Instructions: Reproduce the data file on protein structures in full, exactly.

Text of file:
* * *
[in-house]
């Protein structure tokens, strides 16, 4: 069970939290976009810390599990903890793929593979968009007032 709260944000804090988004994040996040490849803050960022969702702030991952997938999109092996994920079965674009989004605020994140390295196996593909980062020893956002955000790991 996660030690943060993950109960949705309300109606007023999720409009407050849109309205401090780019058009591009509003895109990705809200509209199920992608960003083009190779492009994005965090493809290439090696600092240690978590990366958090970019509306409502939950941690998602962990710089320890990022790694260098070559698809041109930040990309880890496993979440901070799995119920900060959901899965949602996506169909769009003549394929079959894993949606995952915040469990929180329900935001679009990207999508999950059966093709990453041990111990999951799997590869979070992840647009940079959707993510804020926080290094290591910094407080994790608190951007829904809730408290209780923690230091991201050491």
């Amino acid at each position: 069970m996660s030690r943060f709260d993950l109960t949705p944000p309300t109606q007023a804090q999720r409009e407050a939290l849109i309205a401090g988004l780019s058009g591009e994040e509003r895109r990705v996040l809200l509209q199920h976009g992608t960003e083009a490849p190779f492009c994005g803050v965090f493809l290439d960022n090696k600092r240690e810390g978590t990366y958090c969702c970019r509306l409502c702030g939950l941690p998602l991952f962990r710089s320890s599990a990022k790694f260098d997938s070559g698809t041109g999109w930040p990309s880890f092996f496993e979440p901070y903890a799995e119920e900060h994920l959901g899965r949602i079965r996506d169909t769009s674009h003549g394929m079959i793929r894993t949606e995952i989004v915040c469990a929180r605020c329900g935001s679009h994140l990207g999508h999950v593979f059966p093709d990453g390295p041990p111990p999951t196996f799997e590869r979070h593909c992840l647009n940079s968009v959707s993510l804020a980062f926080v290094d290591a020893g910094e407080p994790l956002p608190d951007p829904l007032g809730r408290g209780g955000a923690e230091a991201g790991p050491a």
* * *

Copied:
[in-house]
């Protein structure tokens, strides 16, 4: 069970939290976009810390599990903890793929593979968009007032 709260944000804090988004994040996040490849803050960022969702702030991952997938999109092996994920079965674009989004605020994140390295196996593909980062020893956002955000790991 996660030690943060993950109960949705309300109606007023999720409009407050849109309205401090780019058009591009509003895109990705809200509209199920992608960003083009190779492009994005965090493809290439090696600092240690978590990366958090970019509306409502939950941690998602962990710089320890990022790694260098070559698809041109930040990309880890496993979440901070799995119920900060959901899965949602996506169909769009003549394929079959894993949606995952915040469990929180329900935001679009990207999508999950059966093709990453041990111990999951799997590869979070992840647009940079959707993510804020926080290094290591910094407080994790608190951007829904809730408290209780923690230091991201050491």
């Amino acid at each position: 069970m996660s030690r943060f709260d993950l109960t949705p944000p309300t109606q007023a804090q999720r409009e407050a939290l849109i309205a401090g988004l780019s058009g591009e994040e509003r895109r990705v996040l809200l509209q199920h976009g992608t960003e083009a490849p190779f492009c994005g803050v965090f493809l290439d960022n090696k600092r240690e810390g978590t990366y958090c969702c970019r509306l409502c702030g939950l941690p998602l991952f962990r710089s320890s599990a990022k790694f260098d997938s070559g698809t041109g999109w930040p990309s880890f092996f496993e979440p901070y903890a799995e119920e900060h994920l959901g899965r949602i079965r996506d169909t769009s674009h003549g394929m079959i793929r894993t949606e995952i989004v915040c469990a929180r605020c329900g935001s679009h994140l990207g999508h999950v593979f059966p093709d990453g390295p041990p111990p999951t196996f799997e590869r979070h593909c992840l647009n940079s968009v959707s993510l804020a980062f926080v290094d290591a020893g910094e407080p994790l956002p608190d951007p829904l007032g809730r408290g209780g955000a923690e230091a991201g790991p050491a």